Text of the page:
Henry's senior season, I had a chance to watch Yulee take on Belle Glade Glades Day School, which had Kelvin Taylor (No. 174), another five-star running back. I assumed that because of Henry's size (6-foot-4, 235 pounds) he would likely move to another position on the next level. But after watching him play in person and seeing how athletic and nimble he was, Henry convinced me he had the tools to be a top running back. Watching both running backs rush for more than 200 yards on the night and seeing two future stars at their brightest was one of the most memorable games I've ever had a chance to cover.
Some players flipped their commitments while other’s had memorable signing-day moments. Here is a closer look at the five most intriguing recruitments from the SEC.


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Ultimate ESPN 300: Top surprises in the SEC 

February, 17, 2015
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When the Ultimate ESPN 300 was released on Monday, there were some noticeable surprises. Some players shot to near the top of the list early on in their careers, while other players weren’t ranked high coming out of college but now appear on this prestigious list. Here’s a closer look at some of the top surprises in the SEC.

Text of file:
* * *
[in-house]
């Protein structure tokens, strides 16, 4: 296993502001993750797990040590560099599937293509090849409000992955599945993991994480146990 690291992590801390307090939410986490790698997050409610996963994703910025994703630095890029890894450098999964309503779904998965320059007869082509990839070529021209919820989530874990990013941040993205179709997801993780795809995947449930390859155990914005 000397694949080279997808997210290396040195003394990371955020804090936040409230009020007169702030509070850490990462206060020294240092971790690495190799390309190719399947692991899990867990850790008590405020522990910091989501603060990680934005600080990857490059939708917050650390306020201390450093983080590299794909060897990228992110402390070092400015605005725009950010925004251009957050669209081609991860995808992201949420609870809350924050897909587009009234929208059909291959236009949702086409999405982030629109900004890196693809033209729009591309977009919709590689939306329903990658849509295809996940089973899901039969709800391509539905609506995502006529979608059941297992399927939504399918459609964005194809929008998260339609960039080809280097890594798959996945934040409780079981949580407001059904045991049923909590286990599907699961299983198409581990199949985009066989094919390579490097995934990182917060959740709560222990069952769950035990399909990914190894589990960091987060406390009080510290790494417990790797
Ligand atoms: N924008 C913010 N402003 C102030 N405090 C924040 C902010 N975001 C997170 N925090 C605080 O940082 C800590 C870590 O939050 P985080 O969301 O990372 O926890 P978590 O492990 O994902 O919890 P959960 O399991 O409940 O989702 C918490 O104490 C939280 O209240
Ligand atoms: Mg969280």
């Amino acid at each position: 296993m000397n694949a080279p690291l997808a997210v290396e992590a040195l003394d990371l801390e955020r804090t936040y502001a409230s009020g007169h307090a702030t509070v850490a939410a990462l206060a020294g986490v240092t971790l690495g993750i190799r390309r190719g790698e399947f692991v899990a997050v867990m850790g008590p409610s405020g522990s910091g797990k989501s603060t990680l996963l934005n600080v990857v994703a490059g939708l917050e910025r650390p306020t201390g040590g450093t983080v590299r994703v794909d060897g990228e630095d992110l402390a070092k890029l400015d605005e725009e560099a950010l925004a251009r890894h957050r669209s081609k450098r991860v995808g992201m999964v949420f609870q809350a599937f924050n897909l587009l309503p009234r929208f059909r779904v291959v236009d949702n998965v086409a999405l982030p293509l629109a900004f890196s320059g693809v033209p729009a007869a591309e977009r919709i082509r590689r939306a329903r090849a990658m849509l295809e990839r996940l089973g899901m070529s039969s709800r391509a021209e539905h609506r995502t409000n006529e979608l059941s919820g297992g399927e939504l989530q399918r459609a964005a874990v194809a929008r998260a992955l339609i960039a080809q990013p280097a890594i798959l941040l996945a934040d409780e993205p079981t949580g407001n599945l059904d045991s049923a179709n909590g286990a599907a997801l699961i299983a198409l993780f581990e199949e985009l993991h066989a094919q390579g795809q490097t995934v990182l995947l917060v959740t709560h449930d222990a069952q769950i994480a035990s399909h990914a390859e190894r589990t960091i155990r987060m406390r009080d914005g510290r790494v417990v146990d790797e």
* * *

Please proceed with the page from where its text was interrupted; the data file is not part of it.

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SEC 2015 recruiting in review 

February, 13, 2015
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It was another incredible year of recruiting in the SEC. More than one-third (117 prospects) of the ESPN 300 signed with SEC schools. The conference also signed 12 of the 20 five-star prospects, and 218 four-star prospects. All but two of the 14 SEC schools finished in the top 40 of the final ESPN class rankings. Here is a closer look at the 2015 recruiting cycle in review.


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Across the SEC and the Power 5 conferences as a whole, there were several coaching changes made after national signing day.

Once a recruit has signed his letter of intent, he is bound to the school he signed with. It seems unfair to the recruits, who have built relationships with coaches over the past two years just to see them leave for another job as soon as the player signs.